frequently asked questions
california lemon law
frequently asked questions
california lemon law
The California lemon law allows a consumer to obtain either a refund or a new replacement vehicle if the manufacturer is unable to repair a defective vehicle and the defect(s) substantially affect the use, value or safety of the vehicle.
People often think that in order to qualify under California lemon law, your vehicle must have had four repair attempts (or some other number of attempts). This is untrue. In fact, there is NO specific bright-line rule for determining whether or not a manufacturer has had a “reasonable number” of attempts to repair an automobile’s defect. Having said that, the general rule is that your vehicle must have had at least two (2) repair attempts for the same defect that was performed under the original manufacturer’s warranty, and that defect substantially impairs your use, value, or safety.
There is a common misconception concerning the Lemon Law, that it only applies to vehicles that are less than one year old and have less than 12,000 miles. This is not true! The California lemon law applies to vehicles regardless of how old they are or how many miles they have. As long as the vehicle is having warranty problems, the Lemon Law may apply.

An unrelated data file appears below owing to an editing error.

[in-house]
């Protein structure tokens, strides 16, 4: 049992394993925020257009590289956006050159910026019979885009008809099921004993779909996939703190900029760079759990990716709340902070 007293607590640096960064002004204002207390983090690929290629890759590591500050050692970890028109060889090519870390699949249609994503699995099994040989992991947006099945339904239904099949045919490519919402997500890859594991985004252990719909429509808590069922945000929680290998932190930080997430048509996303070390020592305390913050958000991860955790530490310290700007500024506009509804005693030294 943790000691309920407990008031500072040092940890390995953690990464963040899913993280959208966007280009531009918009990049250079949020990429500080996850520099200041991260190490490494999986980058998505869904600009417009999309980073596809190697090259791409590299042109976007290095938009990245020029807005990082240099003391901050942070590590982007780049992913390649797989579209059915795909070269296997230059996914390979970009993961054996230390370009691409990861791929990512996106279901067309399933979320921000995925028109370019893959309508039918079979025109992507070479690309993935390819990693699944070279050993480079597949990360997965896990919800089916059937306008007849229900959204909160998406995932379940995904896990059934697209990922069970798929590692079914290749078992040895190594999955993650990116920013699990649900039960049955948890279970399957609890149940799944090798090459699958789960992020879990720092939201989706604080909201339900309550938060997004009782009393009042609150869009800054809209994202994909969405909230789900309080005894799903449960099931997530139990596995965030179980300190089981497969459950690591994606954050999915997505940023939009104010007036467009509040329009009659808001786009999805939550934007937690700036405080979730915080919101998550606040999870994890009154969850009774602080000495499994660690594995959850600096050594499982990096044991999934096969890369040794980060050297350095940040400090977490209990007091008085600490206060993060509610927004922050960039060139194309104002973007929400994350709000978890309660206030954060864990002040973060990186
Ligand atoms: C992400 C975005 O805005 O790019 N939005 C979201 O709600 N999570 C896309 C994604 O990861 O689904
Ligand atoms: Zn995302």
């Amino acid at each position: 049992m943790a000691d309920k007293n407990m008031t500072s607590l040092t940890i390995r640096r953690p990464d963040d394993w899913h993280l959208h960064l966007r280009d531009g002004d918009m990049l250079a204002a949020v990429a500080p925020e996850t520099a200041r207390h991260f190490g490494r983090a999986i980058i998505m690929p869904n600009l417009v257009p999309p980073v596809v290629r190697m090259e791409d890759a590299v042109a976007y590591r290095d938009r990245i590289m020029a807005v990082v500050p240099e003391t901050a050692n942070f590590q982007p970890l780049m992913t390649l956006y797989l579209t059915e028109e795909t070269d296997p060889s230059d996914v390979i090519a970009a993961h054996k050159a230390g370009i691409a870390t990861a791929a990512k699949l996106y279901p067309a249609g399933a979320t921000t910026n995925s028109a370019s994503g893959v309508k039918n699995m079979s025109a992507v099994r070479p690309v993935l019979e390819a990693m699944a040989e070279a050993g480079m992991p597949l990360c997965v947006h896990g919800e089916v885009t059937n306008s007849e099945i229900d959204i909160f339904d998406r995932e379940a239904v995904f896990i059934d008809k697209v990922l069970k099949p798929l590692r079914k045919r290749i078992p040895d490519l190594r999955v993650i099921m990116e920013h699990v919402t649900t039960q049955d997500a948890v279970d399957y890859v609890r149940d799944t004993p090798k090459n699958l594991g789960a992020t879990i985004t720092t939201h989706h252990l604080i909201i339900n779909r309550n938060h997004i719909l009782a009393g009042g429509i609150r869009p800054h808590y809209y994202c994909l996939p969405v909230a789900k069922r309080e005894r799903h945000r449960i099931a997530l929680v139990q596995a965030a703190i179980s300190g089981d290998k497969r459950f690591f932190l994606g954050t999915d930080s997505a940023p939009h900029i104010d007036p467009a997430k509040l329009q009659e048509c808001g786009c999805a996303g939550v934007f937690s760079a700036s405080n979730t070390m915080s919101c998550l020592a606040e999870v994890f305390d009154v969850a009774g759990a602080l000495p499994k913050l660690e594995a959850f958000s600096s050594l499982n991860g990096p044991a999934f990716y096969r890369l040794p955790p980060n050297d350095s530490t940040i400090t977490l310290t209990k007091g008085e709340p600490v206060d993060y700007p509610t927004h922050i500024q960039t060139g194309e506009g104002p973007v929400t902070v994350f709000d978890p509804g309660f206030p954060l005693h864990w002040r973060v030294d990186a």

Our firm does not charge anything to the consumer. All of our fees and costs are paid directly by the automobile manufacturers.
If your vehicle is now out of warranty, but was under the original manufacturer’s warranty when the repairs were performed, you may still be entitled to relief under the lemon law. Repairs covered by an Extended Service Plan do not count as warranty repairs under the California Lemon Law.
A lemon law buyback occurs when the automobile manufacturer buys your car back from you. When this happens, you are reimbursed for your down payment, all of your monthly payments, your current registration fee, and the automobile manufacturer pays off any outstanding auto loan. The manufacturer then takes the vehicle from you and brands the title as a lemon law buyback. The only money that is deducted from your refund is the mileage offset which is calculated by the mileage on the vehicle when the problem first began, divided by 120,000, and then multiplied by the purchase price of the vehicle.
This equation is set forth in the statute and this amount is considered to be a credit to the manufacturer for the “good miles” that were on the vehicle before there was anything wrong. The only other items that may be deducted from your refund include items that were added onto the purchase of the vehicle such as aftermarket service contracts, aftermarket alarm systems, lojack, accessories such as spoilers, and any other modifications to the vehicle such as bedliners, lift kits, etc. Each manufacturer looks at these items differently and there is no hard and fast rule about what will be included in a buyback versus what will be deducted when it comes to these items.
No, this is not true. Many times, the manufacturer does not believe that a defect rises to the level of a “substantial impairment” and therefore, they will not buy the vehicle back. However, in most of these cases, the manufacturer will pay what is called a “cash and keep” settlement. In this type of settlement, the manufacturer will pay you a sum of money for the trouble that you have had with your vehicle, but at the end of the claim, you will keep the vehicle (and dispose of it as you see fit, either by trading it in, selling it privately, or keeping it).